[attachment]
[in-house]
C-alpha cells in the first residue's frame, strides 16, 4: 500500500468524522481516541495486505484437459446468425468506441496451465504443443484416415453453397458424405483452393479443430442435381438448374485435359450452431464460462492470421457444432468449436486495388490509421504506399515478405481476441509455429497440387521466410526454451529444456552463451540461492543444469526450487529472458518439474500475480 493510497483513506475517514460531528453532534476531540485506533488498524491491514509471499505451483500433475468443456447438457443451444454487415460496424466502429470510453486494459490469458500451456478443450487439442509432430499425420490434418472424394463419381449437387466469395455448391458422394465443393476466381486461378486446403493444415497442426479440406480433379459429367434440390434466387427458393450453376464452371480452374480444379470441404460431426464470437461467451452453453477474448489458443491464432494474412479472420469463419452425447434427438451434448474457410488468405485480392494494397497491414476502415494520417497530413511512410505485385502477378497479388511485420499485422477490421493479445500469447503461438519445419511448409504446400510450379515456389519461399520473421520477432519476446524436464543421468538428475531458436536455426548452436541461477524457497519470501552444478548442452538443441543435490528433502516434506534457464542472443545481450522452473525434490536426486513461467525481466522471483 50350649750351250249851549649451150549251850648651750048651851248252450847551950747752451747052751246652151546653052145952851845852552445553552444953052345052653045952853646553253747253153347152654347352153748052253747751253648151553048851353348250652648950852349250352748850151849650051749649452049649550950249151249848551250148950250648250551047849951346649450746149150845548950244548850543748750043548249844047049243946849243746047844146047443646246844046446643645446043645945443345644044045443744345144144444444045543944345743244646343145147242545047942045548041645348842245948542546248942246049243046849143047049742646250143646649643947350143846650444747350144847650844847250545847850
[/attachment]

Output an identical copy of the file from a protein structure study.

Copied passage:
[in-house]
C-alpha cells in the first residue's frame, strides 16, 4: 500500500468524522481516541495486505484437459446468425468506441496451465504443443484416415453453397458424405483452393479443430442435381438448374485435359450452431464460462492470421457444432468449436486495388490509421504506399515478405481476441509455429497440387521466410526454451529444456552463451540461492543444469526450487529472458518439474500475480 493510497483513506475517514460531528453532534476531540485506533488498524491491514509471499505451483500433475468443456447438457443451444454487415460496424466502429470510453486494459490469458500451456478443450487439442509432430499425420490434418472424394463419381449437387466469395455448391458422394465443393476466381486461378486446403493444415497442426479440406480433379459429367434440390434466387427458393450453376464452371480452374480444379470441404460431426464470437461467451452453453477474448489458443491464432494474412479472420469463419452425447434427438451434448474457410488468405485480392494494397497491414476502415494520417497530413511512410505485385502477378497479388511485420499485422477490421493479445500469447503461438519445419511448409504446400510450379515456389519461399520473421520477432519476446524436464543421468538428475531458436536455426548452436541461477524457497519470501552444478548442452538443441543435490528433502516434506534457464542472443545481450522452473525434490536426486513461467525481466522471483 50350649750351250249851549649451150549251850648651750048651851248252450847551950747752451747052751246652151546653052145952851845852552445553552444953052345052653045952853646553253747253153347152654347352153748052253747751253648151553048851353348250652648950852349250352748850151849650051749649452049649550950249151249848551250148950250648250551047849951346649450746149150845548950244548850543748750043548249844047049243946849243746047844146047443646246844046446643645446043645945443345644044045443744345144144444444045543944345743244646343145147242545047942045548041645348842245948542546248942246049243046849143047049742646250143646649643947350143846650444747350144847650844847250545847850